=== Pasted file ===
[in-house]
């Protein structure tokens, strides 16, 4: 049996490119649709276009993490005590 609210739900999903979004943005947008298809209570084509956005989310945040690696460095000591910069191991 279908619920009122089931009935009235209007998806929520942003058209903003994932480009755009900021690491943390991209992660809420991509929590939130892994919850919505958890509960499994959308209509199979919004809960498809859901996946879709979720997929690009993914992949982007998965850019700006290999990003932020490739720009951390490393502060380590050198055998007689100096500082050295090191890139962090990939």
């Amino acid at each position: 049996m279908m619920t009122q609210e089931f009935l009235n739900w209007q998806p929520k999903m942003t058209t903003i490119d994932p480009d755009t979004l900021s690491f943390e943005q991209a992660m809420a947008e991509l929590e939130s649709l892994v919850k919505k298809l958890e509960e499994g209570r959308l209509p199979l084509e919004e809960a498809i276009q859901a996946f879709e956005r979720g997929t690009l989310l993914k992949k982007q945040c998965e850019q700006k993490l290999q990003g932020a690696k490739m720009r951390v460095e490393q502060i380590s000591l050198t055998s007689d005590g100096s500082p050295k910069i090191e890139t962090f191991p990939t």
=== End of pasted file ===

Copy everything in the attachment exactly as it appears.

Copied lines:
[in-house]
């Protein structure tokens, strides 16, 4: 049996490119649709276009993490005590 609210739900999903979004943005947008298809209570084509956005989310945040690696460095000591910069191991 279908619920009122089931009935009235209007998806929520942003058209903003994932480009755009900021690491943390991209992660809420991509929590939130892994919850919505958890509960499994959308209509199979919004809960498809859901996946879709979720997929690009993914992949982007998965850019700006290999990003932020490739720009951390490393502060380590050198055998007689100096500082050295090191890139962090990939």
């Amino acid at each position: 049996m279908m619920t009122q609210e089931f009935l009235n739900w209007q998806p929520k999903m942003t058209t903003i490119d994932p480009d755009t979004l900021s690491f943390e943005q991209a992660m809420a947008e991509l929590e939130s649709l892994v919850k919505k298809l958890e509960e499994g209570r959308l209509p199979l084509e919004e809960a498809i276009q859901a996946f879709e956005r979720g997929t690009l989310l993914k992949k982007q945040c998965e850019q700006k993490l290999q990003g932020a690696k490739m720009r951390v460095e490393q502060i380590s000591l050198t055998s007689d005590g100096s500082p050295k910069i090191e890139t962090f191991p990939t």